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Bob Hope Airport ad plan gets poor review

Bob Hope Airport commissioners this week waved off a planned print and online ad campaign while keying in on the message they most want to get across: Whatever your L.A. destination, fly Burbank.

Members of the Burbank-Glendale-Pasadena Airport Authority on Monday were skeptical of the concept because of what commissioners feel is a lack of emphasis on the convenience of Burbank’s airport.

A combination of newspaper advertisement and online ads were scheduled to start in early May and end in July, said Steven Forsythe, chief executive of FFE Group Communication Partners, the firm consulting on the campaign.

The ads — considered a work in progress — feature prominent Southern California attractions or shopping districts and encouraged travelers to “fly Burbank” because it is “easy, close and convenient.”


But that encouragement was at the bottom of the ads, which for most commissioners at Monday’s meeting missed the mark.

“I’m not sure if that’s the direction we want to go,” said Commissioner Steve Madison, who represents Pasadena.

An ad campaign should highlight the inconvenience of other airports and that people might miss out on important events, like their daughter’s soccer game, when they don’t choose to fly in and out of Burbank, he said.

“We’re either going to play this game or we’re not,” Madison said, adding that it was also about time and convenience.


Commissioner Frank Quintero of Glendale said he had something similar in mind.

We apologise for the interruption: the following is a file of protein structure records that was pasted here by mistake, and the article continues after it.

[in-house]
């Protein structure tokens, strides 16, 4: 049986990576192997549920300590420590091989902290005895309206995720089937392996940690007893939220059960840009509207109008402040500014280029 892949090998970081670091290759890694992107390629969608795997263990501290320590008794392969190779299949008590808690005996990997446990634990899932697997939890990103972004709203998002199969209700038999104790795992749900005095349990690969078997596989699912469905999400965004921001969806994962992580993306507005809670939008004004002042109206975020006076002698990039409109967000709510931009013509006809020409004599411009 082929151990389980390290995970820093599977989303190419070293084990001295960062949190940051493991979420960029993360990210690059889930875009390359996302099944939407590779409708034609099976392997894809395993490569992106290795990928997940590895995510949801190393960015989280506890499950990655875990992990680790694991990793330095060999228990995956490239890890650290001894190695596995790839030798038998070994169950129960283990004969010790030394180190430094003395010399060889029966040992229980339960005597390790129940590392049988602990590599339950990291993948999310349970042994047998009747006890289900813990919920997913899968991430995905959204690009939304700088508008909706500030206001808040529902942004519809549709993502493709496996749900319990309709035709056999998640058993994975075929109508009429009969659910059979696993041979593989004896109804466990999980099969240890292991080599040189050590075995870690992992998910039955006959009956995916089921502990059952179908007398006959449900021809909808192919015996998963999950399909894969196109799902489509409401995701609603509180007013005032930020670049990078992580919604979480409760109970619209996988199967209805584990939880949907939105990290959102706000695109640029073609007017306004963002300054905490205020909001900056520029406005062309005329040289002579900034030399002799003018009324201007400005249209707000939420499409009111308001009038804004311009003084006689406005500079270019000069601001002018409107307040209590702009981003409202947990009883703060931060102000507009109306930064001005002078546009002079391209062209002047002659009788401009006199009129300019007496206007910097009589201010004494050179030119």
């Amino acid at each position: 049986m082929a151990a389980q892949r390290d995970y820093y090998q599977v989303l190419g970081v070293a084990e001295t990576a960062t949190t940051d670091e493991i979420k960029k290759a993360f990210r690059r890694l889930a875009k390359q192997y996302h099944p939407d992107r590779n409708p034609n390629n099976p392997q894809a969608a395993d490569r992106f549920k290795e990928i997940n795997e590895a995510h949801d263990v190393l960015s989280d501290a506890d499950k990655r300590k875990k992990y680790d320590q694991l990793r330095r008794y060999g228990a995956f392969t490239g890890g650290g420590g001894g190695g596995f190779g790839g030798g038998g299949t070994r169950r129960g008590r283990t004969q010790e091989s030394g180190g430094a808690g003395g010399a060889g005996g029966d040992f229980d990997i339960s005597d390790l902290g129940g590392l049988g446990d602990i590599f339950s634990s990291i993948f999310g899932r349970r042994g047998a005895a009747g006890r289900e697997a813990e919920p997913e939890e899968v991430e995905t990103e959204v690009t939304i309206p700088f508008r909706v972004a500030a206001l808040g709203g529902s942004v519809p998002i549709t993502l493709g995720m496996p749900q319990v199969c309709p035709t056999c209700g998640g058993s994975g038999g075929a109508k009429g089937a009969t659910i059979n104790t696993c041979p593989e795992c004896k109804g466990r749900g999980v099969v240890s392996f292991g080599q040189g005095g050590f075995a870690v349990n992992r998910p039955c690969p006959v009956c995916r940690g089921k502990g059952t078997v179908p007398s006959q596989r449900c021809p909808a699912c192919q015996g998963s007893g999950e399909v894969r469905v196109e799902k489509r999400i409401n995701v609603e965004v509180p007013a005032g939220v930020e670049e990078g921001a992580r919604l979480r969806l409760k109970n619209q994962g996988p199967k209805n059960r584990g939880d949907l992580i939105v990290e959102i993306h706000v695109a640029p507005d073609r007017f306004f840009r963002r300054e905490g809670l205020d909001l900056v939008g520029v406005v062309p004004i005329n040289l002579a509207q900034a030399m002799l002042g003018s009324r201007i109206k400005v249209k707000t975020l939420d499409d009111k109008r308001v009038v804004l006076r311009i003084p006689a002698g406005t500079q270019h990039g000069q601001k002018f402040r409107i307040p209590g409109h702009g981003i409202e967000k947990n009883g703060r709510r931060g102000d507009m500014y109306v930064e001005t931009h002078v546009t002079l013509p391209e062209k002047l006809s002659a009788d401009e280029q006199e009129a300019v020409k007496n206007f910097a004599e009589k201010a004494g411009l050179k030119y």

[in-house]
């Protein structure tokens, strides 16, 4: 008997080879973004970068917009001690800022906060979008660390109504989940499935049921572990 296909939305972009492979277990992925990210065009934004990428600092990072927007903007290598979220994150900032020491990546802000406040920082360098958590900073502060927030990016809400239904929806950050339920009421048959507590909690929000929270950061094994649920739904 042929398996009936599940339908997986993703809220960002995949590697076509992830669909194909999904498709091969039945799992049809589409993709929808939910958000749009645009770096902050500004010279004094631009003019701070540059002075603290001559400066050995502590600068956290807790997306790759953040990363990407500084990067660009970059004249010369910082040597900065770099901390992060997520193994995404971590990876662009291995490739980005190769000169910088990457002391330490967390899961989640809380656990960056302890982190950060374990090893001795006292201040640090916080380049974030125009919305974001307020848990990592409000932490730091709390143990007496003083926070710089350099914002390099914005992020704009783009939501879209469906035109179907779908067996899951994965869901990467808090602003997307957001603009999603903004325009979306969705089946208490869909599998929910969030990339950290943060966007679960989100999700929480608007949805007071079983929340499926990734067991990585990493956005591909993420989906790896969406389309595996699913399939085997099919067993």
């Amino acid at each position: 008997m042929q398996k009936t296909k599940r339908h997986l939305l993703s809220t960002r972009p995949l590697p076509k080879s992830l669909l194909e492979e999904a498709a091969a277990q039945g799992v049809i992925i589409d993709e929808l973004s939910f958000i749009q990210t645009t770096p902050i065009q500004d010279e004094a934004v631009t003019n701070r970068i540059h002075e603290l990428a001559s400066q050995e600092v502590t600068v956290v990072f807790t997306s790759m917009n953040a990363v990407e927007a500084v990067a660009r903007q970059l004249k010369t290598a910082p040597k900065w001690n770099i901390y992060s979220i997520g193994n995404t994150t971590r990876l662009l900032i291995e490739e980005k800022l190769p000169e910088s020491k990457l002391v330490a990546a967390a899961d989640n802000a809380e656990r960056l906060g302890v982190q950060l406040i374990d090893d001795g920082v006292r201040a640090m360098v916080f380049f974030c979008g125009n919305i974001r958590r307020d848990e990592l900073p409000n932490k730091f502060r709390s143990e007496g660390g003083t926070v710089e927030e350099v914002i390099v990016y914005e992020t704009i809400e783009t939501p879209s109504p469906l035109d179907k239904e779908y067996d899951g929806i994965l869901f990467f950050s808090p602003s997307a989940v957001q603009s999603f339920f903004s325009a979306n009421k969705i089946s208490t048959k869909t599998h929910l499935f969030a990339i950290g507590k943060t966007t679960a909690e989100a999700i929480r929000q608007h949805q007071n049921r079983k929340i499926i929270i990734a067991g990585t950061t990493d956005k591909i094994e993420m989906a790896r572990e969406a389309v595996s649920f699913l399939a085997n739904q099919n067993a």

“The question is, ‘Why come to Burbank?’” Quintero said. “There’s less traffic, [there’s] easy access and it’s a central location. I think that’s the idea.”

Forsythe said the ads are intended to target people who are searching for flights to various destinations.

“They’re not in the mind set of how do we get in and out quick enough,” Forsythe said, adding that for those people, it was about the attraction and business travel first, and then letting them know Burbank is the way to get there.

But Madison disagreed.

“Time is the most precious commodity, especially for the people that have the resources to do the type of things we’re talking about here,” he said.

The traveler needs to be able to connect a reason to come to the Burbank airport, Madison added.

Commissioner Susan Georgino, who represents Burbank, said she wasn’t certain there was enough time to “imprint” in the traveler that when they come to Southern California, they should choose to fly to or from Burbank. She added that ads touting location might be able to imprint quicker.


The majority the funding for the $445,200-campaign — $290,500 — will be directed to online media on travel sites, including Travelocity and Orbitz.

Funding for the ad campaign comes from the airport authority’s reserves and is not budgeted, said Dan Feger, the airport’s executive director.

Feger also said the message of the ads should be clear.

“We hear you,” Feger said. “Initially the intent was to capture summer travelers … I suggest we not start this campaign until you’re comfortable that we’re sending out the right message.

“I don’t want to waste money. This is not the time to waste money. We’re doing everything we can to live within our means because our passenger traffic is down — by the same token, we should do everything we can to stimulate our numbers,” Feger said.

Airport officials are scheduled to discuss the campaign again on May 7.